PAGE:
Meanwhile, ritual is the liturgical “wrapping paper” around these doctrines, and it does have a certain range of variability. Even in the early Church, the liturgy in Milan was not the same as the liturgy in Rome, and the liturgy in Rome was not the same as the liturgy in Antioch. The 9th and 10th century troparions had not been written yet. And St. John Chrysostom (for example) could spend as much as an hour or two preaching on Sunday mornings. An in the early Church, the liturgy was celebrated neither in Russian, nor in English.

    We are not talking about anything like John Henry Newman’s “Development of Doctrine”. Doctrine does not change. The Faith does not change.

    Rather, we are simply talking about changes in the outward manifestation and celebration of that unchanging Faith.


    1. Yes, which is why I went so far as to wrap the word “development” in scare quotes.

      What we’re really talking about is a refinement of how we express, defend, and even appropriate our faith in each new era, as we face each new difficulty and erroneous teaching.

      The main point of this post, rather, is that a search for the practices of the early Church will not reveal Orthodoxy in its fullness, but rather a moment in time. And as a Body where time is ours for the shaping, it’s always better to be living fully in the eternal “present,” surrounded by the cloud of witnesses and being guided from eternity by a most-present Lord and King.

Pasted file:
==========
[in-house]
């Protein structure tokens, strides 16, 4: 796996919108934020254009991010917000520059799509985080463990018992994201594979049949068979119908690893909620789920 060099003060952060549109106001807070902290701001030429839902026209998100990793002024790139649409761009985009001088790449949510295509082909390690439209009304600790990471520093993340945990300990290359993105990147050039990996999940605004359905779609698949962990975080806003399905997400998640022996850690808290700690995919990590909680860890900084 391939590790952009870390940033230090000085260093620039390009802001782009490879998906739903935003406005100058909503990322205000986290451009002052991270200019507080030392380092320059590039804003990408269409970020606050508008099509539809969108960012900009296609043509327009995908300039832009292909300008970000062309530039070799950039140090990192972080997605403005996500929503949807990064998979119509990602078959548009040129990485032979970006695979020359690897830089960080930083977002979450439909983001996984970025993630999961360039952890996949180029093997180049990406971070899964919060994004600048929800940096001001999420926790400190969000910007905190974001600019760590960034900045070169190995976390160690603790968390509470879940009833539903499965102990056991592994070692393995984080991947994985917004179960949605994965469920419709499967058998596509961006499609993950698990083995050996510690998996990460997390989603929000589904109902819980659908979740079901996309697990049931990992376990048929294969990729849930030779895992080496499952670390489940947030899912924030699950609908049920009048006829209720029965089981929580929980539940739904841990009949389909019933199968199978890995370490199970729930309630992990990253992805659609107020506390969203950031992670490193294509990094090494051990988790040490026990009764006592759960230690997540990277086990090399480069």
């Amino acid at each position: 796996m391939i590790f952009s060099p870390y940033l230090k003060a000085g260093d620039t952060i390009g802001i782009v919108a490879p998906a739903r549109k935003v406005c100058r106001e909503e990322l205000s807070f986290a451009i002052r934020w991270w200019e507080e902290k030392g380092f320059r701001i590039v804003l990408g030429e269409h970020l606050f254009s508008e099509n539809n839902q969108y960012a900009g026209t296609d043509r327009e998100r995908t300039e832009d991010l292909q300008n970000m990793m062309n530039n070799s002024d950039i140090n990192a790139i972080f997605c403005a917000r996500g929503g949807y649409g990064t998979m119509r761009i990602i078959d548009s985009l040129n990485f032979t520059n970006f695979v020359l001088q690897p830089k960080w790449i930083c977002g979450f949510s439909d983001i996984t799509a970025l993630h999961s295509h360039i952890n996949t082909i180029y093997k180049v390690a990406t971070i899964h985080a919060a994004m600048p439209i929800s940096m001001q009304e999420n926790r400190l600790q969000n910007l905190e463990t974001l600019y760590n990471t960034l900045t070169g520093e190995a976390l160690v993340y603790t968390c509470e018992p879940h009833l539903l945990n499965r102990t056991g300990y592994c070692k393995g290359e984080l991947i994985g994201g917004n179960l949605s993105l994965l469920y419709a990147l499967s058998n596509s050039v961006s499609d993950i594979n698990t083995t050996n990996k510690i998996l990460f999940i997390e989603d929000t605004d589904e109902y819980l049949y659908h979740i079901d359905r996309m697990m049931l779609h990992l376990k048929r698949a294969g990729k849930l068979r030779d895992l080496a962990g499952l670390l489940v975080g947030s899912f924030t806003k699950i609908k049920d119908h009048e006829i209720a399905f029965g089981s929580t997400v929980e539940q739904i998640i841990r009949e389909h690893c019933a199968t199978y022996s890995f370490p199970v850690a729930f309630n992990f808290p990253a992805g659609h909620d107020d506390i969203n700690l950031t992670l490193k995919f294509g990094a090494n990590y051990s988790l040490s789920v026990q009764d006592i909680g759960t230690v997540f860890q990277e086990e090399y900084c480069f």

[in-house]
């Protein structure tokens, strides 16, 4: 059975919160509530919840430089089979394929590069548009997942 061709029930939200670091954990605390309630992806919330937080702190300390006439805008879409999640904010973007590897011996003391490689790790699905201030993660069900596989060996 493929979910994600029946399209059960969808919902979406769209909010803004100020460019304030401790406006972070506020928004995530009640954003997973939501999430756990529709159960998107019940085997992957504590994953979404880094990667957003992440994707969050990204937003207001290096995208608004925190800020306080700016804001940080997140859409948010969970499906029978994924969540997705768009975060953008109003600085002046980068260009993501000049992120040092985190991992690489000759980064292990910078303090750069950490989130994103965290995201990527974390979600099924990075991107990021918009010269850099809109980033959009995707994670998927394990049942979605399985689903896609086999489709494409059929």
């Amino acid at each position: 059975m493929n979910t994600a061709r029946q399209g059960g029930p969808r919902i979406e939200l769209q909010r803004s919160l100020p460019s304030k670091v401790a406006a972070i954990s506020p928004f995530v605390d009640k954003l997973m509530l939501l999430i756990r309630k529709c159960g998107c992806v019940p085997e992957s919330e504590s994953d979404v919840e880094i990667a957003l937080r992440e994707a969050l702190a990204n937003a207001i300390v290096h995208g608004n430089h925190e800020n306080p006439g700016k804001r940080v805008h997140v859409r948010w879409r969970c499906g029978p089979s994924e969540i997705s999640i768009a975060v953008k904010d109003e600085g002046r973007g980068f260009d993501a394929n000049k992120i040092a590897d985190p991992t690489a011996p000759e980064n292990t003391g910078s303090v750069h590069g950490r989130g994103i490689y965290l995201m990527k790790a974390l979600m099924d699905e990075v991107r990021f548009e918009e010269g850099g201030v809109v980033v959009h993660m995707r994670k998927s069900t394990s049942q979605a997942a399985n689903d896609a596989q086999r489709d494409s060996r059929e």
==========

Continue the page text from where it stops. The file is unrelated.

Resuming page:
Many people will criticize the Church by looking at a practice of the earlier centuries and saying, “See? You don’t do things like the early Church did!” This is the sort of error I’m attempting to correct.

  3. Fr Joseph Gleasons comment above is spot on. Doctrine does not develop but is defined more clearly when needful for salvation.

    Also, the study of history is important to a better understanding of our faith. One hears all kinds of crazy things to explain the meanings of various teachings, scriptures, and liturgical practices. Often based on piety or some mystical symbolism, when in fact a study of history reveals something quite different. The liturgy is a good example, see: http://jacwell.org/Liturgical%20Music/symbol_and_reality_in_the_divine.htm